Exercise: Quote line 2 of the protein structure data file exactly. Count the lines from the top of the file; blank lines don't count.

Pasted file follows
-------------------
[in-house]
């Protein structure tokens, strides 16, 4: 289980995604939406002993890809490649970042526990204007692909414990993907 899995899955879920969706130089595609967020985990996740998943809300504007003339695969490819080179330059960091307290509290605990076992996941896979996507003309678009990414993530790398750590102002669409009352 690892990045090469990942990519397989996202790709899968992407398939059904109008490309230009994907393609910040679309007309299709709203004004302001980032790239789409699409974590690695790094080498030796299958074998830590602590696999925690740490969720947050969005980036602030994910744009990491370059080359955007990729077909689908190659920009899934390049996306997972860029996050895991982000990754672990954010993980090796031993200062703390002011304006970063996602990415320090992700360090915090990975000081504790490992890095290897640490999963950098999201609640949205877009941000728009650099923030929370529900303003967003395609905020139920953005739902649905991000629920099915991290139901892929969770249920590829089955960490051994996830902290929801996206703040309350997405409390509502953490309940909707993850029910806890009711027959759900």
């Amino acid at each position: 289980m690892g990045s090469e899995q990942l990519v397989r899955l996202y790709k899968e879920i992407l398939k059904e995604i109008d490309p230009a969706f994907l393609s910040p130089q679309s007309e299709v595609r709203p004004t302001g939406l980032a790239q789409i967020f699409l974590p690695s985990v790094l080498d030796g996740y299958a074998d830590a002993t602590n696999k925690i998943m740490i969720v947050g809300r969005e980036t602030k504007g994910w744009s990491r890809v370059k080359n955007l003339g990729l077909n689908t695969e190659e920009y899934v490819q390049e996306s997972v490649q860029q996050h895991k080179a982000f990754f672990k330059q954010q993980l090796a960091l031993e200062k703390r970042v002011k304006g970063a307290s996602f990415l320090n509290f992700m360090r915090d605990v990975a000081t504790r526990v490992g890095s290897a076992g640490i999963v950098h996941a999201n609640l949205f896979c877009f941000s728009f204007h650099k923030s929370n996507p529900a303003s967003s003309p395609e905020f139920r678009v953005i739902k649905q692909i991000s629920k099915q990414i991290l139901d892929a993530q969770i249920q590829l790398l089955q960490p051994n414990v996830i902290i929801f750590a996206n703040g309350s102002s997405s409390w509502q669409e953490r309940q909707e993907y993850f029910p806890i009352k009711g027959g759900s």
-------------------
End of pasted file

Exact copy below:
């Protein structure tokens, strides 16, 4: 289980995604939406002993890809490649970042526990204007692909414990993907 899995899955879920969706130089595609967020985990996740998943809300504007003339695969490819080179330059960091307290509290605990076992996941896979996507003309678009990414993530790398750590102002669409009352 690892990045090469990942990519397989996202790709899968992407398939059904109008490309230009994907393609910040679309007309299709709203004004302001980032790239789409699409974590690695790094080498030796299958074998830590602590696999925690740490969720947050969005980036602030994910744009990491370059080359955007990729077909689908190659920009899934390049996306997972860029996050895991982000990754672990954010993980090796031993200062703390002011304006970063996602990415320090992700360090915090990975000081504790490992890095290897640490999963950098999201609640949205877009941000728009650099923030929370529900303003967003395609905020139920953005739902649905991000629920099915991290139901892929969770249920590829089955960490051994996830902290929801996206703040309350997405409390509502953490309940909707993850029910806890009711027959759900």